DEEP GLUTEAL SPACE SYNDROME
The deep gluteal space is located in the buttocks region. Multiple muscles, tendons, and nerves reside in the deep gluteal space and can be irritated or injured. Muscles and tendons that are commonly affected include the piriformis and obturator internus. Some people have limited space between the pelvis and femur bone; this condition (ilio-ischial impingement) can cause pinching of the obturator internus tendon, leading to symptoms such as pain. Irritation to the sciatic nerve or pudendal nerve (a nerve that resides adjacent to the groin) may also cause deep gluteal space syndrome.
- Pinching discomfort in the buttocks
- Intermittent numbness, tingling, or burning in the buttocks that radiates toward the knee
Diagnosis And Treatment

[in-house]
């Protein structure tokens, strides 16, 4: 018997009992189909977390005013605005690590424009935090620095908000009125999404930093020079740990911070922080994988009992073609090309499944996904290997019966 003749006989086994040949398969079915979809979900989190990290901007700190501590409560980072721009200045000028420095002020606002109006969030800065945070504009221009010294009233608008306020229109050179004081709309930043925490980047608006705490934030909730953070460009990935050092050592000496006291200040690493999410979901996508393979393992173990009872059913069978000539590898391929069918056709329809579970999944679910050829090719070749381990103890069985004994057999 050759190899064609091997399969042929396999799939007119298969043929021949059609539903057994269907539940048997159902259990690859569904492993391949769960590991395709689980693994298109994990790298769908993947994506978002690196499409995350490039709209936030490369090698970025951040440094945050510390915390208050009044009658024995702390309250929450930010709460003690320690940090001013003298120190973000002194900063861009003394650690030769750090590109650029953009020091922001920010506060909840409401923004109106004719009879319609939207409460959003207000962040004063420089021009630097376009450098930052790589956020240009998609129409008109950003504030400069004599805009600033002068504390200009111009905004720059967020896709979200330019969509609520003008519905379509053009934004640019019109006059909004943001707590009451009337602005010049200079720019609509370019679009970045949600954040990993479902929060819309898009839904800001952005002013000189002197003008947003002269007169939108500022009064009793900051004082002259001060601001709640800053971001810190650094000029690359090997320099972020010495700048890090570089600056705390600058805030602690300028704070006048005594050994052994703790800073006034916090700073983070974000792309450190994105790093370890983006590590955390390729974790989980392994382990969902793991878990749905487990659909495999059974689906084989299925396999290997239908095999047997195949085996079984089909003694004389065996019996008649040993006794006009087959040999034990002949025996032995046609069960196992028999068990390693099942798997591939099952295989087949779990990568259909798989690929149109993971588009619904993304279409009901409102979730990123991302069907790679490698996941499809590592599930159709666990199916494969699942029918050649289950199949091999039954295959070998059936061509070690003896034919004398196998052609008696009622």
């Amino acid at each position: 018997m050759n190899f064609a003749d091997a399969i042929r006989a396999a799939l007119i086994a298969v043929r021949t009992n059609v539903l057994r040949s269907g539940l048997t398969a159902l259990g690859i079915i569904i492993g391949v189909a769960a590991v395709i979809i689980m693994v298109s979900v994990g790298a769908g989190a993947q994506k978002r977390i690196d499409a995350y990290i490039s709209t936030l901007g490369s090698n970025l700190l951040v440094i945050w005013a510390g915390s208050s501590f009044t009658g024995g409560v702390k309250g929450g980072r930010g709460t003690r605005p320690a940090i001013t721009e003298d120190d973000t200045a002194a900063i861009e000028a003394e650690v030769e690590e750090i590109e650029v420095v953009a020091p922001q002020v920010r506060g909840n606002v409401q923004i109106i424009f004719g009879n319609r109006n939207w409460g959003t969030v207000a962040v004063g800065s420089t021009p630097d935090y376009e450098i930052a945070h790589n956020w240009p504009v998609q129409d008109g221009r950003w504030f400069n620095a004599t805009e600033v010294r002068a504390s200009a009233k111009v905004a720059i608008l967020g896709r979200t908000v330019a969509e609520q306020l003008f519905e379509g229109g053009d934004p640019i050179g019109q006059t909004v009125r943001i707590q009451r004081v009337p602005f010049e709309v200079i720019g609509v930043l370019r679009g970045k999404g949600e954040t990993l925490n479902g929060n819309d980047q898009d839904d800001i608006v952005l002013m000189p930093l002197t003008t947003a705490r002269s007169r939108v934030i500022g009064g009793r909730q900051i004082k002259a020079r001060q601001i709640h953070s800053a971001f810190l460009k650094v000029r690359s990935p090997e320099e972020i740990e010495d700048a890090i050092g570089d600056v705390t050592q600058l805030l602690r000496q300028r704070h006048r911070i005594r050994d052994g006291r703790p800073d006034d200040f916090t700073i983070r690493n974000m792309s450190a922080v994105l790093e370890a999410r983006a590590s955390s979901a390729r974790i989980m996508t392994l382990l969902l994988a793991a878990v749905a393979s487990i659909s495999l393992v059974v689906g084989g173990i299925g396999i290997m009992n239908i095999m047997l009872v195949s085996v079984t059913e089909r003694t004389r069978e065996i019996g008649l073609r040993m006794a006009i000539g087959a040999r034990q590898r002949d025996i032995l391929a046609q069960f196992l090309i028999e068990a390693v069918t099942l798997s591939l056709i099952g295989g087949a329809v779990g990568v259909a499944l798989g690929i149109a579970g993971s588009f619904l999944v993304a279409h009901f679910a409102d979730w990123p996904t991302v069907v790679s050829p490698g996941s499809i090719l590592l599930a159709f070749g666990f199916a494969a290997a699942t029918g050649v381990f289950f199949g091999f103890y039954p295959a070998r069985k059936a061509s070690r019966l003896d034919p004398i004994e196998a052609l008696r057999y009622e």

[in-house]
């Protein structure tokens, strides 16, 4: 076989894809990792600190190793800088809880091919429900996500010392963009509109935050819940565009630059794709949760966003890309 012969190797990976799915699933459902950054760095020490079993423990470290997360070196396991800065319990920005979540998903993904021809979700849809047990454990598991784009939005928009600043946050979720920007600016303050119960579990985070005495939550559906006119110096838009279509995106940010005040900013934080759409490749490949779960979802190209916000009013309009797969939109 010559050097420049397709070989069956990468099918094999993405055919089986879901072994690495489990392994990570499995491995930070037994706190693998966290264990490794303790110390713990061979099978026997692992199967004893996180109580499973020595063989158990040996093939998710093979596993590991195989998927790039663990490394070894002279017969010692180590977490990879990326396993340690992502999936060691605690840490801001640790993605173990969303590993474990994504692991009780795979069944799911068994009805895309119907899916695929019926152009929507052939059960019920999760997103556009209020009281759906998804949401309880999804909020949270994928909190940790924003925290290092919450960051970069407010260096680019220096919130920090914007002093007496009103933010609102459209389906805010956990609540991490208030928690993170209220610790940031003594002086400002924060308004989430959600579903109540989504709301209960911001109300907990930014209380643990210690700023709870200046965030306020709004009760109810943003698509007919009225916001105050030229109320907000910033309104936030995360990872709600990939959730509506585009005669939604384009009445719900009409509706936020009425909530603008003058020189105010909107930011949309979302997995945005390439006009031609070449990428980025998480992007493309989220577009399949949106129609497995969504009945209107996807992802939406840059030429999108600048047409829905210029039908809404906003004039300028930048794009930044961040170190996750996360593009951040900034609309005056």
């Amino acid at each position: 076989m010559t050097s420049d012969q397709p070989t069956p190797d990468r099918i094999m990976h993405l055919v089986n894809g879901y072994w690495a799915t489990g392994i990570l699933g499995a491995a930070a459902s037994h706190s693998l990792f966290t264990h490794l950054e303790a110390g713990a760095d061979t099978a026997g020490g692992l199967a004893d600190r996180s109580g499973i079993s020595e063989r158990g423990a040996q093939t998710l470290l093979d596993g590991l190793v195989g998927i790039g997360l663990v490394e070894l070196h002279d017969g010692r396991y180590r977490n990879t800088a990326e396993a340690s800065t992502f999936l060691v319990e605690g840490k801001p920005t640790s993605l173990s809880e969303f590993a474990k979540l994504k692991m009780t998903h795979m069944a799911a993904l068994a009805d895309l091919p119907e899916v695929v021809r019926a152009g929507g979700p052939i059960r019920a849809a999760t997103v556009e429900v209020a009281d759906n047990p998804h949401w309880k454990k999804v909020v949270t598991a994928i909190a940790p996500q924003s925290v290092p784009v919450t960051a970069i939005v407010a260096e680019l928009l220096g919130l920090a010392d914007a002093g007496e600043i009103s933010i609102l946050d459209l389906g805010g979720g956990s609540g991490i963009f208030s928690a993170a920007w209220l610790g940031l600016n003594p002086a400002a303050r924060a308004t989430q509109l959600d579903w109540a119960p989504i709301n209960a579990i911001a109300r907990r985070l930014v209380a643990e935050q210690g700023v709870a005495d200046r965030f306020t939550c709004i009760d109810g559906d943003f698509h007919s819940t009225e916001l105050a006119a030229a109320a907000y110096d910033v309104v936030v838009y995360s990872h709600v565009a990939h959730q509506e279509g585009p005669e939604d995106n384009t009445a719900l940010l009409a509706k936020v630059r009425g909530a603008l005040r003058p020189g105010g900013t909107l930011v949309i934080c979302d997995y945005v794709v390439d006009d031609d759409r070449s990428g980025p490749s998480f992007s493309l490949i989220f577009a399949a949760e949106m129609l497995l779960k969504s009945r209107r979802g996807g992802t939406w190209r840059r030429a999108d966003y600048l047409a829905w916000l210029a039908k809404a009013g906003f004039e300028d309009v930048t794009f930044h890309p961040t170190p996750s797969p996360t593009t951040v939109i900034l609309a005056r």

Dr. Welch considers each patient’s symptoms, as well as a detailed physical examination, x-rays, and sometimes an MRI or a CT scan of the hip and pelvis to make the diagnosis of deep gluteal space syndrome.
In most patients with deep gluteal space syndrome, non-surgical treatment with physical therapy is usually helpful. The physical therapy program focuses on deep tissue massage, ultrasound, muscle stimulation, range of motion of the hip, as well as strengthening core and hip muscles around the hip joint. Non-surgical treatment also includes activity modification, non-steroidal anti-inflammatory drugs, and steroid or anesthetic injections.